Sandstone Formation in Chuckanut Bay at the foot of Chuckanut Mountain
In stark contrast to the mountainous Pacific Northwest of today, during the Eocene epoch (~ 55 ~ 34 Million Years Ago (MYA) it was quite flat. However just as today, the region then was lush with vegetation and interlaced with braided streams meandering from what is now Eastern Washington on to the Pacific Ocean. This was a tropical swamp with exotic plants and animals (although some would be familiar yet today). As the streams approached the ocean, they slowed and their sediments of sand, clay, and silt carried from huge rock formations to the east, settled out. Over millions of years these sediments accumulated, were compressed by gravity and tectonic forces, and solidified into immense geologic rock formations. This bucket is about one of these structures – the Chuckanut Formation made up primarily of sandstone, siltstone, conglomerate, and shale, with pockets of coal from the ancient compressed vegetation.
I have referred to this formation in three previous diaries that were focused on various aspects of it including its Eocene fauna and flora, and more recently, graffiti sprayed on the rock formations along its beaches. Here I want to focus on the formation itself and all it has afforded our region.
This formation is not only in my backyard, it is under it as well. These sedimentary deposits extend to depths of nearly 20,000 feet in places. My focus here is on the Chuckanut Mountains which comprise 10 separate but related mountains (and hills) in and around Whatcom and Skagit Counties in northwest WA. In particular, I will focus mainly on Chuckanut Mountain itself (for which the formation was named) and a bit on Sehome Hill which is most directly in my back yard. In addition segments of this and related sedimentary formations are spread across the northwest, including the San Juan Islands and up into British Columbia.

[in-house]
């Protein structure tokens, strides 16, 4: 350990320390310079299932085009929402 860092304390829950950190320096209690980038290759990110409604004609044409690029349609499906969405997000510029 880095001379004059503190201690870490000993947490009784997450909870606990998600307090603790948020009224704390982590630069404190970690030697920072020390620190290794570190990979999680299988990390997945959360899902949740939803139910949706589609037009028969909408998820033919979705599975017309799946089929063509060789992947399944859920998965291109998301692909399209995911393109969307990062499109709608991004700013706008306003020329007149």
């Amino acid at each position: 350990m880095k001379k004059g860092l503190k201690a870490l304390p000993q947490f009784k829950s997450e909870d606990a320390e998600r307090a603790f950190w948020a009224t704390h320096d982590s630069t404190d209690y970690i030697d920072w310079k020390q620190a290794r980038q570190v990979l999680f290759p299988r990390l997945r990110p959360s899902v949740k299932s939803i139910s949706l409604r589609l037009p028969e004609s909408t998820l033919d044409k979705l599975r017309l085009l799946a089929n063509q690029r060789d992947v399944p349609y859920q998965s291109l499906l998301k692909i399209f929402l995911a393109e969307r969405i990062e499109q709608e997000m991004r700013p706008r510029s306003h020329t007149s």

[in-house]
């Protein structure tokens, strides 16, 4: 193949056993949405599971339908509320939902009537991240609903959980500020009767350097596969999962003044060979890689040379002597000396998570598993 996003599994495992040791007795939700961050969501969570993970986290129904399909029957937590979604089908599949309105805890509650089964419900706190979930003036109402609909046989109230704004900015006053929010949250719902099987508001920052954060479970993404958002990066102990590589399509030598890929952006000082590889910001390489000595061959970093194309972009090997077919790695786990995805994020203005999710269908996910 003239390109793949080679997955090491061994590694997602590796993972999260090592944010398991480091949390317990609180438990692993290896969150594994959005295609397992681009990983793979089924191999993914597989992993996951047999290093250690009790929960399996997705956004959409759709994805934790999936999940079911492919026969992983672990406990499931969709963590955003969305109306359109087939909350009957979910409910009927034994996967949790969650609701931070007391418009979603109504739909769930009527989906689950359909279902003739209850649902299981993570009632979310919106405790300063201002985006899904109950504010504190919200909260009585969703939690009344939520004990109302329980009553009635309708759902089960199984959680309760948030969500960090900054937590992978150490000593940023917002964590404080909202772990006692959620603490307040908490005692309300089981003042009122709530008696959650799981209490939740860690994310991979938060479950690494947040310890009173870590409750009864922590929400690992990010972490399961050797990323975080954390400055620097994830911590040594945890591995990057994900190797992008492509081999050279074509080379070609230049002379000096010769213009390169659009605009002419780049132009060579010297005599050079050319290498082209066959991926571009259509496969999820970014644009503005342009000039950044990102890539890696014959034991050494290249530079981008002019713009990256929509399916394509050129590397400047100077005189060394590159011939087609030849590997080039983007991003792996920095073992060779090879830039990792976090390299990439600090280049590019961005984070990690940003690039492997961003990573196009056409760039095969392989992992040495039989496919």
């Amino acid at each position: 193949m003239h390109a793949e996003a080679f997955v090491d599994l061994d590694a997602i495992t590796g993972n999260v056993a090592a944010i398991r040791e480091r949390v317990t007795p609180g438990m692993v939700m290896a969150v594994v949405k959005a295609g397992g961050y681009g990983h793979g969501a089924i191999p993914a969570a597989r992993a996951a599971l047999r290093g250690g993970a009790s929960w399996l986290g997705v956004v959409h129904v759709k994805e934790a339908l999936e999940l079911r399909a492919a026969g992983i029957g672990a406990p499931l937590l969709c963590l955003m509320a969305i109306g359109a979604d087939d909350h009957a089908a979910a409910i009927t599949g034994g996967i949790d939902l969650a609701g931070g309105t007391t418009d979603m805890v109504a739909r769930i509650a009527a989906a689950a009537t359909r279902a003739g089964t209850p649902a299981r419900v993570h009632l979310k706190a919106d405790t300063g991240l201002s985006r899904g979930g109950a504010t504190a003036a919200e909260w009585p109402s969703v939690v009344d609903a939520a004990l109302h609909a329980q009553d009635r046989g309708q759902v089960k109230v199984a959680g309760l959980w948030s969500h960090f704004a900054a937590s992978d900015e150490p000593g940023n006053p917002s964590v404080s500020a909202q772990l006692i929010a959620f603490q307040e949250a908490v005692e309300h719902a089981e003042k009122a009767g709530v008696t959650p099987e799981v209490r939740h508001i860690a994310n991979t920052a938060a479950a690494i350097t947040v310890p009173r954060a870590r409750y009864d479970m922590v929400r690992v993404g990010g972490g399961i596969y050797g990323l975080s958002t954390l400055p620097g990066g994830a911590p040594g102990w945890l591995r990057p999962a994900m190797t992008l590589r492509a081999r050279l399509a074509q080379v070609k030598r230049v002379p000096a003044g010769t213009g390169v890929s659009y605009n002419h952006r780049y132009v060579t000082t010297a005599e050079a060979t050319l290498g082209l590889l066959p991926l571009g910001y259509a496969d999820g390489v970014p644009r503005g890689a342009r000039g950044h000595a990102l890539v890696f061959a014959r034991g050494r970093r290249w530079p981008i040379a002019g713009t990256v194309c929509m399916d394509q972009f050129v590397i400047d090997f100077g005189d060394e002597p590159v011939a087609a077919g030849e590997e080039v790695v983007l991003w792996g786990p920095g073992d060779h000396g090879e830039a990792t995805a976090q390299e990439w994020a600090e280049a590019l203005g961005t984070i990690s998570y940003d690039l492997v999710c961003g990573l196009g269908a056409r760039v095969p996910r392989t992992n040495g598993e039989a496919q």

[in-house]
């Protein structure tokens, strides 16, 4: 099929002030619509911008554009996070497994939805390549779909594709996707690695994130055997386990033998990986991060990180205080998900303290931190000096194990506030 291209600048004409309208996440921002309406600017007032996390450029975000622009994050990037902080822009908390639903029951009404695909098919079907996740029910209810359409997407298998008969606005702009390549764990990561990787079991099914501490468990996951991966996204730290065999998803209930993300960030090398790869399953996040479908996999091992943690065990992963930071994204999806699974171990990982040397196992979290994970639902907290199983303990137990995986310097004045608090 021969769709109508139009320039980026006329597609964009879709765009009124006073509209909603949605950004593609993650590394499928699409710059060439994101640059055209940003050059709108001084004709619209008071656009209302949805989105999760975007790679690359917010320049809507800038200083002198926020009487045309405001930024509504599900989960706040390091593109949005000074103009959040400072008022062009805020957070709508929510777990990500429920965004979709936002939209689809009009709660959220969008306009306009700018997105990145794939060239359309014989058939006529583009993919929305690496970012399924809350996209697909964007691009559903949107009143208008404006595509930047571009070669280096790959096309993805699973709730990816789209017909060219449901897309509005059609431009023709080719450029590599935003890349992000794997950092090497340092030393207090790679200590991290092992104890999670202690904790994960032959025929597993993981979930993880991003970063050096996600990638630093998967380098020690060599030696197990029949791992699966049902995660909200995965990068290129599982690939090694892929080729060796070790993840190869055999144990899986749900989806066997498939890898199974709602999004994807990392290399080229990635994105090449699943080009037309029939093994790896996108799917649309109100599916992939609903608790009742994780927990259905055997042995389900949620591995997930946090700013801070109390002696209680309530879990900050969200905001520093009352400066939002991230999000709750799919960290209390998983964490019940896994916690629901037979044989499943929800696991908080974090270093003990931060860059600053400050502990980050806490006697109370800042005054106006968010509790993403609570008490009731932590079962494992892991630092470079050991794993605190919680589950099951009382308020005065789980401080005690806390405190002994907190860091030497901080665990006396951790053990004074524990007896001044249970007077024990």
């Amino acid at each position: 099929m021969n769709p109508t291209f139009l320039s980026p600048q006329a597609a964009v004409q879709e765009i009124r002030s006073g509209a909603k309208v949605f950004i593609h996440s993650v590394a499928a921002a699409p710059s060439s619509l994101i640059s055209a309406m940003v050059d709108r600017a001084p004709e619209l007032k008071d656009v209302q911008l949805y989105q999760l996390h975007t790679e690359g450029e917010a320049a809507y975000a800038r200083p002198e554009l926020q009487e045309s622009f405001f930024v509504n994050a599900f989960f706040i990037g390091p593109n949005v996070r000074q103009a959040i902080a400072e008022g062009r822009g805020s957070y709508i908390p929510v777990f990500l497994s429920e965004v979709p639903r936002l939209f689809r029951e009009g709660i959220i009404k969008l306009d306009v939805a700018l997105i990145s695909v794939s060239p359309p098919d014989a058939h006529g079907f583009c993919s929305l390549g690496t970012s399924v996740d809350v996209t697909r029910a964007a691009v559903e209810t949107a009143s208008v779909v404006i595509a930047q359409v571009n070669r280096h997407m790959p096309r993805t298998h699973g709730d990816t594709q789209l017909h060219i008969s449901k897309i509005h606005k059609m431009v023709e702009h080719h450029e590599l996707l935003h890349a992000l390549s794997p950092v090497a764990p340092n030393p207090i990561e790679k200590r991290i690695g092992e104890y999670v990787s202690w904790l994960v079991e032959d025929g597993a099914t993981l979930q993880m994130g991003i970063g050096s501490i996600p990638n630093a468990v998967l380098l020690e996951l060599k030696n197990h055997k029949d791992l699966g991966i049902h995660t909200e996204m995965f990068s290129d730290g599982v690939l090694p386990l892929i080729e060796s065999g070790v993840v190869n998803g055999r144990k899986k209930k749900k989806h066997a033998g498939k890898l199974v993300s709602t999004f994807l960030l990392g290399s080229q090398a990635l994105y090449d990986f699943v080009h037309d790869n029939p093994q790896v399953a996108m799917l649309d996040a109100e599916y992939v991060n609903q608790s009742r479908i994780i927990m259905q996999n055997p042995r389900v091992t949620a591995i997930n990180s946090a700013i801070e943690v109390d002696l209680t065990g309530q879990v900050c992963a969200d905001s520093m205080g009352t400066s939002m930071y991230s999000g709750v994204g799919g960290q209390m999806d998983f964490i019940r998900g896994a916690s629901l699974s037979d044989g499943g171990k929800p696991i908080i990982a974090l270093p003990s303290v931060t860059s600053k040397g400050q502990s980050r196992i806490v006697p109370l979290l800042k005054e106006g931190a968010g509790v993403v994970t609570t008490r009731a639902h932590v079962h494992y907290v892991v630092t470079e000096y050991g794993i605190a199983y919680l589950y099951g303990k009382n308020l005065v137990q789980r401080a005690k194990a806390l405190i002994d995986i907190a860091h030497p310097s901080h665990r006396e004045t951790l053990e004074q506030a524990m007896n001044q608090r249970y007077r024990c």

This diary threatened to get too long so I decided to do it in two parts. This is Part I.
What’s a Chuckanut? Although most agree that the name is derived from one of the local native languages, there are several interpretations for what “Chuckanut”, means. I will go with the one from the US Geological Survey: “Long beach far from a narrow entrance.” Beyond that I do not know where the narrow entrance is.
Consisting of sedimentary deposits, these mountains would be expected to show numerous layers of the ages, accumulated over millions of years. And of course they do. Many of these layers now are tilted and folded indicating that they were subjected to tectonic and various geologic forces emanating from several faults in the area. This formation is thought to have been folded about 40 mya, toward the end of the eocene epoch. So now these sedimentary remnants are hills and mountains, nestled as foothills of the Cascade range as well as being dispersed throughout local islands in the Salish Sea.
Nature’s artistry — sculpted and folded Sedimentary rocks.
Tafoni are ellipsoidal, pan – to bowl-shaped, natural rock cavities. These cavernous weathering features include tiny pits, softball-sized cavities, truck-sized caves, and nested and cellular honeycomb forms. Tafoni typically develop on inclined or vertical surfaces and occur in groups.
Part II of this chuckanut venture will examine fossils from the eocene swamps impressed in the sedimentary stone, the use of these stones in early building in the West, and the magnificent recreational opportunities and views that the raised and folded formation provides its residents and visitors.
Stay tuned for part II.
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